Posters will read this a lot from me: Take dad's pill box and Google every single medicine he's taking. See if any of them cause hallucinations, confusion or anxiety. If they do, and since it seems dad hasn't had condition forever, just MAYBE switching out or eliminating a med will reboot his brain or lessen his delusions.

You may be able to get his doctor to do that without a visit. MAYBE. If you have his healthcare proxy, I'd say it's likely...especially if you give the doctor a 30-second description of the syndrome manifestations about not wanting to seek medical care. *shrug* It's sure worth a try.

Your poor parents. Dad for suffering from this rare delusionary syndrome and mom for having to endure.




Almost unbelievable, WeHow. Lordy. And you are to be commended for doing the homework necessary to give your dad's behaviors a name and face. Wow. I'm thinking you may have already found the Willis Ekbom Disease Foundation, but in case not? Here's the link: http://www.rls.org/about-rls-wed/treatment-options
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Yes I found this Ekbom Syndrome on the internet while searching for some help. This sounds exactly like what he has. Yesterday was the first day he found out I knew about what was going on with him. My mom had become very upset because they were supposed to have a new cable service installed that day and he told her he wanted me to cancel it because he didn't want to give the men the bugs. She called me over to talk to him. I talked him into letting us get the service installed if he could just stay upstairs in his room. When I talked to him about what was going on with him he wouldn't believe anything else except what he believed. He is very stubborn and thinks he is always right. As far as the cleaning ritual it is more like how how often he washes up and shakes out his clothes. Trying to get them off of him and out of the house. It is not anything like OCD. He even tried to show them to me by shaking a towel over a sink of water. I didn't see anything except something like skin flakes. He said I just didn't want to see them. I asked him if we could talk to his doctor about it but he said no. I could talk to someone else about it...my doctor...but not his. I tried but they said since he is not a patient there is nothing they could do. He does go for regular checkups. I think he has high blood pressure medicine not sure. He had quadruple heart valve surgery many many years ago. Not sure if that is related. This only started about 4 or 5 years ago. I thought about having him read the article but I'm trying to find some professional help first to see if that would be the right thing to do. I don't think he will like it that we think it is a mental problem. My mom wont talk to his doctor either because he would get mad at her. I just really don't know where to turn for professional help when he wont even see them. They wont be able to help me if they cant talk to him.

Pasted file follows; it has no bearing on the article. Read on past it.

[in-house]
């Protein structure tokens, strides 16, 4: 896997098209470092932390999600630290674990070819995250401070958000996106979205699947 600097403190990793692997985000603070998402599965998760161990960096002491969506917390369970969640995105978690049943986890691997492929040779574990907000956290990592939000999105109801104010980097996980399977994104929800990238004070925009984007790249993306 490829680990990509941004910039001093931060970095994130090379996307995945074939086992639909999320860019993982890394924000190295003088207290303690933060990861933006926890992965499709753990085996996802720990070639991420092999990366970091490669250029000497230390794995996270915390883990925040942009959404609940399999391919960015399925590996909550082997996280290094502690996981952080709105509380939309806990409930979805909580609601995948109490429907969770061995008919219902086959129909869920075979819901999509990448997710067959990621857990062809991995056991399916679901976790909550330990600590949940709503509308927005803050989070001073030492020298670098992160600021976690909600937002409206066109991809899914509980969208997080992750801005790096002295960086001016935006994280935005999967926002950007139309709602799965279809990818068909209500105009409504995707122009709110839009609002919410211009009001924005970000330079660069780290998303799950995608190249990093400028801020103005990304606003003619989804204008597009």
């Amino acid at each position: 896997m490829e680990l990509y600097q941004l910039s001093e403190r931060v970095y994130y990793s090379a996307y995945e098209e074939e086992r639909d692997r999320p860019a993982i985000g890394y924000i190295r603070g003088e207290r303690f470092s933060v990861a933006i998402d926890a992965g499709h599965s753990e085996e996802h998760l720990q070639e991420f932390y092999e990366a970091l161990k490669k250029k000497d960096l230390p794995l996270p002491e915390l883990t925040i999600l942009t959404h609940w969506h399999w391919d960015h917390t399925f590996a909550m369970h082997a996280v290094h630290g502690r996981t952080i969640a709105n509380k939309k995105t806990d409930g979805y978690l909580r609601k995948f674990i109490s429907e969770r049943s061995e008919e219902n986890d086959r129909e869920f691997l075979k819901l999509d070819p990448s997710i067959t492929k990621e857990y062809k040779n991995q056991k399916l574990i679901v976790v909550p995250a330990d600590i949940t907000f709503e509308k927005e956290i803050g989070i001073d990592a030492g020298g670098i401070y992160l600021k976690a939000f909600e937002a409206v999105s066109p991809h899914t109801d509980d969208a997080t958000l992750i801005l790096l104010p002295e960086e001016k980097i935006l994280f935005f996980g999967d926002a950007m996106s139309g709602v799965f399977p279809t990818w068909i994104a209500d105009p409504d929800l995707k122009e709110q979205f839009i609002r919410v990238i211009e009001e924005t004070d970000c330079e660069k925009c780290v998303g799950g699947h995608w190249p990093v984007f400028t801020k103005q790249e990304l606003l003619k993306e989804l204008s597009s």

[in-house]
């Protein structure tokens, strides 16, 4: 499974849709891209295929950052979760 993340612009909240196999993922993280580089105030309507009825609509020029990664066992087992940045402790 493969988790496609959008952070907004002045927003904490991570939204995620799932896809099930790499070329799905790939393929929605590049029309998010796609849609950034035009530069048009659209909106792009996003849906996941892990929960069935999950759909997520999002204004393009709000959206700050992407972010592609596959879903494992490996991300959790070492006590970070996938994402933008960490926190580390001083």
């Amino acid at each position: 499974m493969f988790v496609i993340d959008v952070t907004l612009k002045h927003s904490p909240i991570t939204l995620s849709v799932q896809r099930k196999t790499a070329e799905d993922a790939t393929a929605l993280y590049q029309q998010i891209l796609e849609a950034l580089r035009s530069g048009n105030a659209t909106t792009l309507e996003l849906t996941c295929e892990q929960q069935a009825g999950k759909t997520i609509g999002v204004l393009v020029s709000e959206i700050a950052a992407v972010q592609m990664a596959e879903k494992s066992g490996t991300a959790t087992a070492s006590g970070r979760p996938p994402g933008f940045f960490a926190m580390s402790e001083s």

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When I started reading, I thought your dad had a form of Morgellons, which is another situation where people think they have things coming out from their skin (fibers). One site talks about Lyme Disease protocol as a possible treatment. Since there's been a lot in the press about Morgellons in the past five years or so, if you research it, you might find some treatment approaches or ideas about how to talk to your dad to get him some help.

But overall, it sounds like a very frustrating thing to have and for family members to deal with. I think there's probably something going on physically with a mental component thrown in, but we're just not able to scientifically figure out what that physical something is yet.